Don't complain about the level of coaching in the basic classes if you're not willing to teach them yourself. The only time I ever see the "top" coaches in Learn To Skate classes is when they realize they need fresh meat. They come in for a session to skim off the most talented students and then disappear back onto the freestyle ice.

And finally, for Skating Directors
Don't just rubber stamp the pass. Especially at the freestyle levels, make the kids skate to the proper standard. I don't care how good their axel is. If they toe-push their cross overs, they shouldn't pass Freestyle 5.


  1. The kids who can jump but can't stroke are frighteningly common.

    "You can't do the axel because no one ever made you do a proper bunny hop." I feel like the bunny hop is the most frightening jump. Probably it's the combination of the acceleration from a forward takeoff and the forward landing.

  2. You're absolutely right- bunny hop is a terrifying (and dangerous) jump for exactly the reason you say.

  3. I agree that if a skater is only taking group lessons, once a level is passed there is barely any chance to revisit elements that were not mastered properly. Fortunately I once had a great adult class where the coach not only pointed out deficiencies in my basic skating but worked with them as well. That kind of luxury is almost unimaginable in a regular group lesson that adheres closely to elements on a specific level.

  4. One coach at my rink skims off all the potentially talented little kids and to keep them interested and their parents impressed, teaches them jumps and spins and spirals when they can barely do forward crossovers. She teaches the cutest little girl who obviously loves skating, but can barely do crossovers, can't do three turns, struggles with drags, has never attempted a mohawk, and doesn't really get edges.

    This little girl "has" a toe loop (from a two foot turn instead of a three turn), upright spin (from skaky crossovers, a wobbly rotation and a step backwards out)

    I totally appreciate the need to keep kids interested, especially when they're very young. But if they think they can do a toe loop like that, they're gonna give up when they have to learn how to do it properly!

    I am SOOOO not having a go at the kid or her parents. Kid is happy, parents are happy. But her coach should, in my opinion, spend more time on the basics before trying to get the poor kid a program with spirals jumps and spins! She can't do any connecting steps.

  5. And its most important to know your child well. My princess LOVES to "complete" an element, cross it off as "done" and move onto the next big thing, usually a level or two above where she is skating. While the aspiration is great, she needs to do the work on making the things that are "complete" (in her head) higher quality. I'm just a parent, but even I can see the scars from crossovers not learned properly..and princess needs a coach to be the enforcer of quality. Every time we watch skating on TV I comment "look at those crossovers!" (as if where a triple axel)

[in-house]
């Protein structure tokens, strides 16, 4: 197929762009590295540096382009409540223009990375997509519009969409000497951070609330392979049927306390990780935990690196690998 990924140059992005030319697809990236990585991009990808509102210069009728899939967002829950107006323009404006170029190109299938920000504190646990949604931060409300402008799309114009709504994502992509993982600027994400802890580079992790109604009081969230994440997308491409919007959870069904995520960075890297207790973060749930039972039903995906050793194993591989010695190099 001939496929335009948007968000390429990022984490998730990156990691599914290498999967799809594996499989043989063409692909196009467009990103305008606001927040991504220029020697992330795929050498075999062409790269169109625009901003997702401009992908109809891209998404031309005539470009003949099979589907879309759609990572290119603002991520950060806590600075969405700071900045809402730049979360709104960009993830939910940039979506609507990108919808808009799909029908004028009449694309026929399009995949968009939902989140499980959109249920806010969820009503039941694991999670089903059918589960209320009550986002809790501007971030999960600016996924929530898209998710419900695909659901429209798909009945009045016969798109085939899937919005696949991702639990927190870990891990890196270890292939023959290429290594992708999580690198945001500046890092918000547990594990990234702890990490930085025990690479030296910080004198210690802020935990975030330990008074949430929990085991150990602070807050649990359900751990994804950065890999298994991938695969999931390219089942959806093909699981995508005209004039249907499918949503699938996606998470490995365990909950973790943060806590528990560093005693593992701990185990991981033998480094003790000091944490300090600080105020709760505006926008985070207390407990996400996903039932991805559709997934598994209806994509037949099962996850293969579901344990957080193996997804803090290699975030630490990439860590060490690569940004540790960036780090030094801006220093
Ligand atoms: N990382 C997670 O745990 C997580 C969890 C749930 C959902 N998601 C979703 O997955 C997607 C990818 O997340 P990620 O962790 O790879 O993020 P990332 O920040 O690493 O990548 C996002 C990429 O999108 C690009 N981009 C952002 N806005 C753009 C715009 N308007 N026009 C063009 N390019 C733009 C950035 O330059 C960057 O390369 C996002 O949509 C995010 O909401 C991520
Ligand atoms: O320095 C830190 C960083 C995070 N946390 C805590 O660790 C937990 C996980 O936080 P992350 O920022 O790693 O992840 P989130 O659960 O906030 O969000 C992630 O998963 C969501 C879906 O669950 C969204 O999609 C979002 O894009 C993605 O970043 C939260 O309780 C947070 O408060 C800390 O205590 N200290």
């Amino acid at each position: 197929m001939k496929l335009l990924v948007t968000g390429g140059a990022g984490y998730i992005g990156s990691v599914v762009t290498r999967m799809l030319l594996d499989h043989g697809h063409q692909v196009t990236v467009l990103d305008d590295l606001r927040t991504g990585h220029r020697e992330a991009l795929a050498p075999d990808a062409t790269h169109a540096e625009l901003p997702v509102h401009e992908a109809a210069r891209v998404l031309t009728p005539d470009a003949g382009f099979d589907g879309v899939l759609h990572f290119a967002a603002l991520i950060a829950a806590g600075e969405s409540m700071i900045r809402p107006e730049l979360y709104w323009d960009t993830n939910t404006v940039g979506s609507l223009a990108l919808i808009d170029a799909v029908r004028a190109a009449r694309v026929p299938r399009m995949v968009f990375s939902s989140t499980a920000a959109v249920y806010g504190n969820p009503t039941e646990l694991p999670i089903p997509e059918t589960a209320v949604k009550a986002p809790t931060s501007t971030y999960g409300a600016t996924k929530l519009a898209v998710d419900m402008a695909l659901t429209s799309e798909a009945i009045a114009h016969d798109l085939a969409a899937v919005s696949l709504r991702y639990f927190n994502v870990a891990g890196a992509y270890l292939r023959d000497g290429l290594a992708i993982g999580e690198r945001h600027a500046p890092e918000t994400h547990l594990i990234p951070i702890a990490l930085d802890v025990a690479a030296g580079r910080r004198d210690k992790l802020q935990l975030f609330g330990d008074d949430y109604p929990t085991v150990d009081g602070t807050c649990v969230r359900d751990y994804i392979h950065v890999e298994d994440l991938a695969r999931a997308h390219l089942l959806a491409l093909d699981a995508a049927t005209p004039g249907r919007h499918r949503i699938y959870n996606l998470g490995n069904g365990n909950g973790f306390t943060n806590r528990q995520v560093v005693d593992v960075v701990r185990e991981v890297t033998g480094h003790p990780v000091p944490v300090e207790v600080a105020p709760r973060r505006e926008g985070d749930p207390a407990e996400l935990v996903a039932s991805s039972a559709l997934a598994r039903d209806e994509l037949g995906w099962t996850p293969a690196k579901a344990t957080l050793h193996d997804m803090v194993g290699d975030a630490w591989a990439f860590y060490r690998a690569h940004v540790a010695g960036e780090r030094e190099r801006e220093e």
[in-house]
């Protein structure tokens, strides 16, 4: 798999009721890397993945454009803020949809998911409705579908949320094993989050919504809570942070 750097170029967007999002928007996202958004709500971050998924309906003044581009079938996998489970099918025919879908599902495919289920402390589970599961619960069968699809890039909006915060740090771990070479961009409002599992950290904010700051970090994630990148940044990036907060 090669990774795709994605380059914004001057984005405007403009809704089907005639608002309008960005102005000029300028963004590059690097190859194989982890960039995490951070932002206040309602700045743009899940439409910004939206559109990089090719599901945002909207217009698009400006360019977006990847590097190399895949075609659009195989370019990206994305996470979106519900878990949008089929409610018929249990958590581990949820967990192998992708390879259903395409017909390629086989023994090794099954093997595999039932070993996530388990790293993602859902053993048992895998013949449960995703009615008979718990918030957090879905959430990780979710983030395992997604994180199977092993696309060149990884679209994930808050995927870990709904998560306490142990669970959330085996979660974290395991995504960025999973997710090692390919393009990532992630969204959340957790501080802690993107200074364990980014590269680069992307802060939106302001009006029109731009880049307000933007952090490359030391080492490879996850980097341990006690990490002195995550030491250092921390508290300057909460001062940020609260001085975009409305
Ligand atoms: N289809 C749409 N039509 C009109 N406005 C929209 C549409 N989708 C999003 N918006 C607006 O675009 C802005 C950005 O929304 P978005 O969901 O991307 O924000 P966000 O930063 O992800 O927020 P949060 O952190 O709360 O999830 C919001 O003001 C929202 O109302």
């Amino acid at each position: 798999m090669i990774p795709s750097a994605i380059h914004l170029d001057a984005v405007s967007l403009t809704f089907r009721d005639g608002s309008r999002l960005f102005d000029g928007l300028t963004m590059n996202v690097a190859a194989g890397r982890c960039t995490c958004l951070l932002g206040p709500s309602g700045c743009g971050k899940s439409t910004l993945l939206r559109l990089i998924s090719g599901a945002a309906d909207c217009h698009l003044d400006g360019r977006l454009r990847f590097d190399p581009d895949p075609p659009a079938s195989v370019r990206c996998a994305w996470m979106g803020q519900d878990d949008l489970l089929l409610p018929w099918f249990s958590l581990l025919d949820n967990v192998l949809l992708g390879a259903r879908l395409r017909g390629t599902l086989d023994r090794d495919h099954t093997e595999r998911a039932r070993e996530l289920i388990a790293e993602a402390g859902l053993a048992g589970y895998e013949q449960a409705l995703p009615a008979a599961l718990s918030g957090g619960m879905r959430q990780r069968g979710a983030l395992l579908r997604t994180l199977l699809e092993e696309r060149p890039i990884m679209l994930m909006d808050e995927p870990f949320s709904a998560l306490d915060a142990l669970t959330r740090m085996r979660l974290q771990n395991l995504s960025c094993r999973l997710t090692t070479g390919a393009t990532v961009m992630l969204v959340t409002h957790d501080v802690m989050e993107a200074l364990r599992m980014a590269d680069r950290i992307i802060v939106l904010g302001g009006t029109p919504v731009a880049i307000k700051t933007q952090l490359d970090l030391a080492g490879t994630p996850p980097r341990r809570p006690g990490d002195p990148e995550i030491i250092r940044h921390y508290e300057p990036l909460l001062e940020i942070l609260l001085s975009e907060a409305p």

6. It's me again, Anon, Mom of princess with the opportunity to improve crossovers. What occurred to me after I posted, was that for me this isn't about skating really, but about learning some work ethic. You've got to work for it to earn it, and take pride in the persistent pursuit.

  7. That's the kicker, Anon. Work Ethic. Can I draw a horse? Absolutely. Can I draw one better? You bet. Gotta work at it, though.

    I really don't get the rush to get through levels. What's the hurry? Take your time, enjoy it. It's ice skating, not researching the cure for diseases. Yeesh.

    And Public Ice is cheap. If you get the annual pass at our rink and manage to get five hours of ice per week, you're paying about thirty five cents per hour. Just let them go skate. But kids, you gotta get over this Big Ice/Small Ice bias. I can't tell you how many of Stitch's Rink Friends "refuse" to skate on the Studio Rink, and this is tolerated by Parents. Newsflash; It's all ice, and it all skates.

  8. Because we kept going in and out of classes and lessons til she was 9, my daughter more or less learned how to skate doing every weekday public on the studio rink. And what she REALLY learned is that skating is fun.

  9. 95% of my skating practices happen on coned off public ice and I've been really happy. Studio will work for pre-freestyle but 2+ freestyle skater on studio public ice would make it nearly impossible, unless they all work on scratch spins :)

  10. These are Basic/Learn to Skate seven and eight year olds refusing to skate on Studio ice. Just kids that need to be physically on the ice in general, not need to really big rink just for the sake of itself. It's really sad, because the Big Rink is only open during school hours and once per weekend. "Susie just won't get on the little rink. She says it's too small for her." She's what, just out of toddler clothes?

  11. Once you get into freestyle it's hard, especially for adults, to practice on the small rink when it's crowded. But it's not always crowded. At Basic 7/8 it's starting to get hard to really practice on the studio. But beginners, thru Basic 5/Beta, just need mileage. Just get them out there skating. Kids who are interested will meet each other and start copying each other. They'll get bored just skating around and will start trying out the stuff that they do in class. But the main thing is, you gotta skate!

  12. Agreed - just get out there. Stitch got bored with his spins and was trying a backwards entry tonight. Can't disagree with that!